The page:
The Victorian government has announced it will introduce legislation overturning an effective ban on onshore gas extraction in the state.
The Brisbane Times reports that the release of legislation allowing an “orderly restart” of onshore exploration and development was a surprise, as the current years-long moratorium on drilling wasn’t due to expire until June 30. The decision paves the way for development from July 1 next year.
Premier Daniel Andrews said supply to households and businesses would be prioritised.
“Reserving Victorian gas for Victorian businesses and Victorian households makes sense and that’s what these arrangements will also deliver,” the premier told reporters.
Another bill would see a ban on fracking and coal seam gas enshrined in the state’s constitution, the Victorian government said. Three years of studies under the Victorian Gas Program – examining “potential for new onshore conventional gas discoveries and what would be the risks, benefits and impacts of allowing exploration and development” – found there was likely to be reserves under south-west Victoria and Gippsland, and there were low risks to the environment or groundwater.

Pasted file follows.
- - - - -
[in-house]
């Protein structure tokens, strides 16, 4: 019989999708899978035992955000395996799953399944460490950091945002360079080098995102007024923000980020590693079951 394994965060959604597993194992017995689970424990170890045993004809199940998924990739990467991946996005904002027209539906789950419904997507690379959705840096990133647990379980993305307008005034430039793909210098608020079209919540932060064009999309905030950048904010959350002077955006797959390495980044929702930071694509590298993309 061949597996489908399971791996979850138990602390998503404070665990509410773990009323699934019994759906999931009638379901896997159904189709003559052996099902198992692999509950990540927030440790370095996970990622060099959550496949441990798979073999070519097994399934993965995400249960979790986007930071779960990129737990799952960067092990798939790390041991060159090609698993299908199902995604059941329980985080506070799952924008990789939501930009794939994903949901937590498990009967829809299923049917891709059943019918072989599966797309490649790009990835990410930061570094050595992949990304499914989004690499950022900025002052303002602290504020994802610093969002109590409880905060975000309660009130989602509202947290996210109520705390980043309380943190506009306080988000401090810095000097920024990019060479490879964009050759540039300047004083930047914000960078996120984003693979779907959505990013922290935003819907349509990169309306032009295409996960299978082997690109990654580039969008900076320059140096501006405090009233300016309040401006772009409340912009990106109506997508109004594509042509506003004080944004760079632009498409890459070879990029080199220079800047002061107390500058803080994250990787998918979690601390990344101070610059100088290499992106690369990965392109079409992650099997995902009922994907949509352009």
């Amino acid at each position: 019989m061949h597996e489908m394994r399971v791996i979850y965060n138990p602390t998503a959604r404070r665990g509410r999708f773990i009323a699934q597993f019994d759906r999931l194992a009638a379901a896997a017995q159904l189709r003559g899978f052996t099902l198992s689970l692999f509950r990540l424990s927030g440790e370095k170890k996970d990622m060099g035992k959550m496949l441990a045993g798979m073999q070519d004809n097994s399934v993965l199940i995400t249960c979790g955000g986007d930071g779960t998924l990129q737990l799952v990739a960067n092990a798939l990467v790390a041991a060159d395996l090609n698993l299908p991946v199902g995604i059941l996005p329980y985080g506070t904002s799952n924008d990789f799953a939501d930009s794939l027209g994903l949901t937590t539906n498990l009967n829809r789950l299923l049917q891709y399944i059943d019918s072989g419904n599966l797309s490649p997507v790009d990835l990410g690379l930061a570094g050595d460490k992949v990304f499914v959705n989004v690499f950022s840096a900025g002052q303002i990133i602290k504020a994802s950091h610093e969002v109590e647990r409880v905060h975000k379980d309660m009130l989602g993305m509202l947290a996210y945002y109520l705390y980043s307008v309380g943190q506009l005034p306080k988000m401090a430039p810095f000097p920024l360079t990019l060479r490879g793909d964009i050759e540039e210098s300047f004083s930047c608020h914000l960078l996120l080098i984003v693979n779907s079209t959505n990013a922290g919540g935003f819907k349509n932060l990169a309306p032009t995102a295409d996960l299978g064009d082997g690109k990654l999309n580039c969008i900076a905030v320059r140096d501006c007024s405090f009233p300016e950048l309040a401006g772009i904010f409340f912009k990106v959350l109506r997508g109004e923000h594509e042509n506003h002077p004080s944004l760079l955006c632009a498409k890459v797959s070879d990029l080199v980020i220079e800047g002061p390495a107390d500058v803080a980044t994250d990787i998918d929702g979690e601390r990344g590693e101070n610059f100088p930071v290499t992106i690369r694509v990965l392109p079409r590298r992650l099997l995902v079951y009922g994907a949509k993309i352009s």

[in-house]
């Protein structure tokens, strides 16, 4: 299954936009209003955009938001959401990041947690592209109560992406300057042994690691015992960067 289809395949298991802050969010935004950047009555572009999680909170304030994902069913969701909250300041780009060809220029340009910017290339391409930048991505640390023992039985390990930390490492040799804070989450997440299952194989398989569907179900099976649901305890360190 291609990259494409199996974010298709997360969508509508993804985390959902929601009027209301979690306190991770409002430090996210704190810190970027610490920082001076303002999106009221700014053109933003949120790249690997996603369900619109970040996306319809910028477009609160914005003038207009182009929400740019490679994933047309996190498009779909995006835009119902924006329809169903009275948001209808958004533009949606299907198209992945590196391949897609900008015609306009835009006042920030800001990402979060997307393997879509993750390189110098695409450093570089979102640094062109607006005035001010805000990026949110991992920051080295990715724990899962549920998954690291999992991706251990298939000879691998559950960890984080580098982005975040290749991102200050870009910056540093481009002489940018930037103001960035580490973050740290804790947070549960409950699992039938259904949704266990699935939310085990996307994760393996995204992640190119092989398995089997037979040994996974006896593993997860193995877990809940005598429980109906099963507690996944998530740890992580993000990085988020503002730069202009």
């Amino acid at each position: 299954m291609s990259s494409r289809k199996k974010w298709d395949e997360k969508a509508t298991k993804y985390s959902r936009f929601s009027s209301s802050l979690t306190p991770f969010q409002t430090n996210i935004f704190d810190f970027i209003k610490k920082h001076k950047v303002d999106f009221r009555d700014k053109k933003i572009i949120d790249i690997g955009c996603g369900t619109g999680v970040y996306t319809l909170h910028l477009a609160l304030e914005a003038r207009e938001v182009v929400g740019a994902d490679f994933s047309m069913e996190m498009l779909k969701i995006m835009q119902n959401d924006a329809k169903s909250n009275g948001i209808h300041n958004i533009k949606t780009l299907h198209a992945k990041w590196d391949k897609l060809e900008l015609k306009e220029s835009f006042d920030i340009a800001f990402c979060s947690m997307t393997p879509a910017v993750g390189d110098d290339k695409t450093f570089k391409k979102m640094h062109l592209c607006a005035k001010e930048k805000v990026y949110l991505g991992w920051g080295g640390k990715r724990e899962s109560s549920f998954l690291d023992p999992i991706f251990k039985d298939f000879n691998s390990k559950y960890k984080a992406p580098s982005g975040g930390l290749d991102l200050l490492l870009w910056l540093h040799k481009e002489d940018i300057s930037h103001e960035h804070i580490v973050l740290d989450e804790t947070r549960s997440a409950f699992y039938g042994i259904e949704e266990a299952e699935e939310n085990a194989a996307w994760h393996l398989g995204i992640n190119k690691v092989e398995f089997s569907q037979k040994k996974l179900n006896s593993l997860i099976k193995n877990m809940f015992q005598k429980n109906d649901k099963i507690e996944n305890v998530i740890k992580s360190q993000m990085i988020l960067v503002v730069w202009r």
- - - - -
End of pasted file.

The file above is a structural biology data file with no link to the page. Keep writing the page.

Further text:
Peak Australian oil and gas body APPEA welcomed the decision.
“Victoria is a state that heavily relies on gas. Around 80 per cent of Victorian homes are connected to natural gas, and an average household in Victoria uses nearly twice the amount of natural gas as a household in any other state in Australia,” said its CEO Andrew McConville in a statement.
“Thousands of manufacturing jobs in the state also rely on a stable supply of gas.”
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